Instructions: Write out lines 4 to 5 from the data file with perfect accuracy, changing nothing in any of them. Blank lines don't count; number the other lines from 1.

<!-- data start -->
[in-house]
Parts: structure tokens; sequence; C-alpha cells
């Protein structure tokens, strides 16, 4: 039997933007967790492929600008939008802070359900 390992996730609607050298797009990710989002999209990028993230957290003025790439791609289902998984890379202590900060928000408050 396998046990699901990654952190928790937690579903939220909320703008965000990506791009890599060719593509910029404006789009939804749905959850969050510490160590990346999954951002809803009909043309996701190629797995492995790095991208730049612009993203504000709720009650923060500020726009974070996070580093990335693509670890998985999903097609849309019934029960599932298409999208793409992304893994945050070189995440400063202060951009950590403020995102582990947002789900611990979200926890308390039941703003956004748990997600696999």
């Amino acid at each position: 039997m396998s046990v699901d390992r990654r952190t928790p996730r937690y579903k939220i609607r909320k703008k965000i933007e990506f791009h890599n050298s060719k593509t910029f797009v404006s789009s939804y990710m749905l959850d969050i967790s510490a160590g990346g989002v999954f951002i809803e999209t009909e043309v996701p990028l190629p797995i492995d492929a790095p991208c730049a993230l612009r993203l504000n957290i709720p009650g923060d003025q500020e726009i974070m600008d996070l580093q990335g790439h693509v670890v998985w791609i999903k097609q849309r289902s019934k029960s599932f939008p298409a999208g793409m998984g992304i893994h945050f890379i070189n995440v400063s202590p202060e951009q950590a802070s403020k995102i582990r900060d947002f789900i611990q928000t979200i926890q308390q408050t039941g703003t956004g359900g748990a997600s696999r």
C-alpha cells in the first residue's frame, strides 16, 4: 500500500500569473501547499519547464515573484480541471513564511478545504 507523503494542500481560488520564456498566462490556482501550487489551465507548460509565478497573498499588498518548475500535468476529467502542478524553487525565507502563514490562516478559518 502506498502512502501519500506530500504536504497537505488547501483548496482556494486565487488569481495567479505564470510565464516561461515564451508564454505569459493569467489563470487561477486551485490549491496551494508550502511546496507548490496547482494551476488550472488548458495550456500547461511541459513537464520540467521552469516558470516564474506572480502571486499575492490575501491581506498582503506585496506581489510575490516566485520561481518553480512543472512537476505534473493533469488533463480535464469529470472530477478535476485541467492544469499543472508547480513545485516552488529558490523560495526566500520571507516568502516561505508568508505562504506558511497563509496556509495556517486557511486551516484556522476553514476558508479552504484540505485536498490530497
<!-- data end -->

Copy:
């Amino acid at each position: 039997m396998s046990v699901d390992r990654r952190t928790p996730r937690y579903k939220i609607r909320k703008k965000i933007e990506f791009h890599n050298s060719k593509t910029f797009v404006s789009s939804y990710m749905l959850d969050i967790s510490a160590g990346g989002v999954f951002i809803e999209t009909e043309v996701p990028l190629p797995i492995d492929a790095p991208c730049a993230l612009r993203l504000n957290i709720p009650g923060d003025q500020e726009i974070m600008d996070l580093q990335g790439h693509v670890v998985w791609i999903k097609q849309r289902s019934k029960s599932f939008p298409a999208g793409m998984g992304i893994h945050f890379i070189n995440v400063s202590p202060e951009q950590a802070s403020k995102i582990r900060d947002f789900i611990q928000t979200i926890q308390q408050t039941g703003t956004g359900g748990a997600s696999r």
C-alpha cells in the first residue's frame, strides 16, 4: 500500500500569473501547499519547464515573484480541471513564511478545504 507523503494542500481560488520564456498566462490556482501550487489551465507548460509565478497573498499588498518548475500535468476529467502542478524553487525565507502563514490562516478559518 502506498502512502501519500506530500504536504497537505488547501483548496482556494486565487488569481495567479505564470510565464516561461515564451508564454505569459493569467489563470487561477486551485490549491496551494508550502511546496507548490496547482494551476488550472488548458495550456500547461511541459513537464520540467521552469516558470516564474506572480502571486499575492490575501491581506498582503506585496506581489510575490516566485520561481518553480512543472512537476505534473493533469488533463480535464469529470472530477478535476485541467492544469499543472508547480513545485516552488529558490523560495526566500520571507516568502516561505508568508505562504506558511497563509496556509495556517486557511486551516484556522476553514476558508479552504484540505485536498490530497